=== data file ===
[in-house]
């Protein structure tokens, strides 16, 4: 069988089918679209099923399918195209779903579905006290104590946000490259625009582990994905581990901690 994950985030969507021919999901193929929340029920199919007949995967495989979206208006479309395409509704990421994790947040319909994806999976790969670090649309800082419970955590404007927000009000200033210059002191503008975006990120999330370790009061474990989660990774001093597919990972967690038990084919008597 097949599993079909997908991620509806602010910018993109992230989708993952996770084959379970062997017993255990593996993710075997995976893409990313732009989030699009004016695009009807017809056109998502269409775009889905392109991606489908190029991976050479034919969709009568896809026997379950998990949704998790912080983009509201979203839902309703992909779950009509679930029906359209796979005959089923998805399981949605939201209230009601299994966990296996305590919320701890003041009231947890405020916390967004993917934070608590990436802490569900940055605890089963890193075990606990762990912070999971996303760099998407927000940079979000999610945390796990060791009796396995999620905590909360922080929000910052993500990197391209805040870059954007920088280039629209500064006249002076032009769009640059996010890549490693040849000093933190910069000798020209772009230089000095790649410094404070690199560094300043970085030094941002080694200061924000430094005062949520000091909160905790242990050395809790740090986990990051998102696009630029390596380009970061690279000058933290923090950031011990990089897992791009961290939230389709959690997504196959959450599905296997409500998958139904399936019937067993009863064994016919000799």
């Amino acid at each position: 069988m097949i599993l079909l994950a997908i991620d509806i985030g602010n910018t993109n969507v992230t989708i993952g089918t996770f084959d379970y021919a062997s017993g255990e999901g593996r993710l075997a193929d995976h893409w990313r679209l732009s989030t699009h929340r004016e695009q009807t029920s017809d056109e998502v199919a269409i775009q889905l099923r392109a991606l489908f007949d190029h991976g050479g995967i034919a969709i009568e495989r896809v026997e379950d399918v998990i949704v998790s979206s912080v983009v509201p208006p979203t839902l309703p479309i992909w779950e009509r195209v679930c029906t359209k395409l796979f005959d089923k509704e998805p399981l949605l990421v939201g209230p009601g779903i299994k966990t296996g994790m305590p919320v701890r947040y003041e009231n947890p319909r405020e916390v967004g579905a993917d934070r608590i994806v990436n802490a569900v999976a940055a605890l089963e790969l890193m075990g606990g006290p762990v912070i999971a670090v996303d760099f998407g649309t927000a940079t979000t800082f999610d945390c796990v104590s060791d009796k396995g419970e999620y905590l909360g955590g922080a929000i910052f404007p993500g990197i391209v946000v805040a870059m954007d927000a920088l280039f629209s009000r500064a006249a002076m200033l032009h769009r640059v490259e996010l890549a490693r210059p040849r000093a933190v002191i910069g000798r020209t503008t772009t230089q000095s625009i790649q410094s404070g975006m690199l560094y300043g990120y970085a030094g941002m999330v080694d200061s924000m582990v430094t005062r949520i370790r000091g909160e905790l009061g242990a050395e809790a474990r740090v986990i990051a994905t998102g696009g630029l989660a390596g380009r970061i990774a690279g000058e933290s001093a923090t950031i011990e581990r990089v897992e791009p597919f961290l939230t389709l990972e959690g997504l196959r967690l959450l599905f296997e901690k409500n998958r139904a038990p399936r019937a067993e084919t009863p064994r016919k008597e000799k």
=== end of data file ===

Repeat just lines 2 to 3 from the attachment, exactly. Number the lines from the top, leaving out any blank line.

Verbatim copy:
């Protein structure tokens, strides 16, 4: 069988089918679209099923399918195209779903579905006290104590946000490259625009582990994905581990901690 994950985030969507021919999901193929929340029920199919007949995967495989979206208006479309395409509704990421994790947040319909994806999976790969670090649309800082419970955590404007927000009000200033210059002191503008975006990120999330370790009061474990989660990774001093597919990972967690038990084919008597 097949599993079909997908991620509806602010910018993109992230989708993952996770084959379970062997017993255990593996993710075997995976893409990313732009989030699009004016695009009807017809056109998502269409775009889905392109991606489908190029991976050479034919969709009568896809026997379950998990949704998790912080983009509201979203839902309703992909779950009509679930029906359209796979005959089923998805399981949605939201209230009601299994966990296996305590919320701890003041009231947890405020916390967004993917934070608590990436802490569900940055605890089963890193075990606990762990912070999971996303760099998407927000940079979000999610945390796990060791009796396995999620905590909360922080929000910052993500990197391209805040870059954007920088280039629209500064006249002076032009769009640059996010890549490693040849000093933190910069000798020209772009230089000095790649410094404070690199560094300043970085030094941002080694200061924000430094005062949520000091909160905790242990050395809790740090986990990051998102696009630029390596380009970061690279000058933290923090950031011990990089897992791009961290939230389709959690997504196959959450599905296997409500998958139904399936019937067993009863064994016919000799």
């Amino acid at each position: 069988m097949i599993l079909l994950a997908i991620d509806i985030g602010n910018t993109n969507v992230t989708i993952g089918t996770f084959d379970y021919a062997s017993g255990e999901g593996r993710l075997a193929d995976h893409w990313r679209l732009s989030t699009h929340r004016e695009q009807t029920s017809d056109e998502v199919a269409i775009q889905l099923r392109a991606l489908f007949d190029h991976g050479g995967i034919a969709i009568e495989r896809v026997e379950d399918v998990i949704v998790s979206s912080v983009v509201p208006p979203t839902l309703p479309i992909w779950e009509r195209v679930c029906t359209k395409l796979f005959d089923k509704e998805p399981l949605l990421v939201g209230p009601g779903i299994k966990t296996g994790m305590p919320v701890r947040y003041e009231n947890p319909r405020e916390v967004g579905a993917d934070r608590i994806v990436n802490a569900v999976a940055a605890l089963e790969l890193m075990g606990g006290p762990v912070i999971a670090v996303d760099f998407g649309t927000a940079t979000t800082f999610d945390c796990v104590s060791d009796k396995g419970e999620y905590l909360g955590g922080a929000i910052f404007p993500g990197i391209v946000v805040a870059m954007d927000a920088l280039f629209s009000r500064a006249a002076m200033l032009h769009r640059v490259e996010l890549a490693r210059p040849r000093a933190v002191i910069g000798r020209t503008t772009t230089q000095s625009i790649q410094s404070g975006m690199l560094y300043g990120y970085a030094g941002m999330v080694d200061s924000m582990v430094t005062r949520i370790r000091g909160e905790l009061g242990a050395e809790a474990r740090v986990i990051a994905t998102g696009g630029l989660a390596g380009r970061i990774a690279g000058e933290s001093a923090t950031i011990e581990r990089v897992e791009p597919f961290l939230t389709l990972e959690g997504l196959r967690l959450l599905f296997e901690k409500n998958r139904a038990p399936r019937a067993e084919t009863p064994r016919k008597e000799k």